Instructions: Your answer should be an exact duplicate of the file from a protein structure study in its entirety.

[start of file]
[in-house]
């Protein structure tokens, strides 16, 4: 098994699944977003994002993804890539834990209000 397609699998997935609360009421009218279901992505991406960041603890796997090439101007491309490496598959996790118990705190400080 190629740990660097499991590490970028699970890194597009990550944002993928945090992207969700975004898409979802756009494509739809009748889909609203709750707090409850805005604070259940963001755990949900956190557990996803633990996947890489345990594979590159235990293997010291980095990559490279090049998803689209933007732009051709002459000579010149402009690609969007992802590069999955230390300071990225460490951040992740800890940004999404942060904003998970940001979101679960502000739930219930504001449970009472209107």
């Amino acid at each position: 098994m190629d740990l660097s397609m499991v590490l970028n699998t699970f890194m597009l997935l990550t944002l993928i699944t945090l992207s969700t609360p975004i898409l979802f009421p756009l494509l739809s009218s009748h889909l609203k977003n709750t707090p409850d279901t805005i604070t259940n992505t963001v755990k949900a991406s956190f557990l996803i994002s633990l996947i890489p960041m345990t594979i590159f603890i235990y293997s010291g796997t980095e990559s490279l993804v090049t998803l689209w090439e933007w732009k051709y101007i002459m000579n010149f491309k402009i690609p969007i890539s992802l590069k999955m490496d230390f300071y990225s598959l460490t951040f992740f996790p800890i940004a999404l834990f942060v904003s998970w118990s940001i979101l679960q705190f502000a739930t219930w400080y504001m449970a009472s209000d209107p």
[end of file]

[in-house]
């Protein structure tokens, strides 16, 4: 098994699944977003994002993804890539834990209000 397609699998997935609360009421009218279901992505991406960041603890796997090439101007491309490496598959996790118990705190400080 190629740990660097499991590490970028699970890194597009990550944002993928945090992207969700975004898409979802756009494509739809009748889909609203709750707090409850805005604070259940963001755990949900956190557990996803633990996947890489345990594979590159235990293997010291980095990559490279090049998803689209933007732009051709002459000579010149402009690609969007992802590069999955230390300071990225460490951040992740800890940004999404942060904003998970940001979101679960502000739930219930504001449970009472209107």
């Amino acid at each position: 098994m190629d740990l660097s397609m499991v590490l970028n699998t699970f890194m597009l997935l990550t944002l993928i699944t945090l992207s969700t609360p975004i898409l979802f009421p756009l494509l739809s009218s009748h889909l609203k977003n709750t707090p409850d279901t805005i604070t259940n992505t963001v755990k949900a991406s956190f557990l996803i994002s633990l996947i890489p960041m345990t594979i590159f603890i235990y293997s010291g796997t980095e990559s490279l993804v090049t998803l689209w090439e933007w732009k051709y101007i002459m000579n010149f491309k402009i690609p969007i890539s992802l590069k999955m490496d230390f300071y990225s598959l460490t951040f992740f996790p800890i940004a999404l834990f942060v904003s998970w118990s940001i979101l679960q705190f502000a739930t219930w400080y504001m449970a009472s209000d209107p």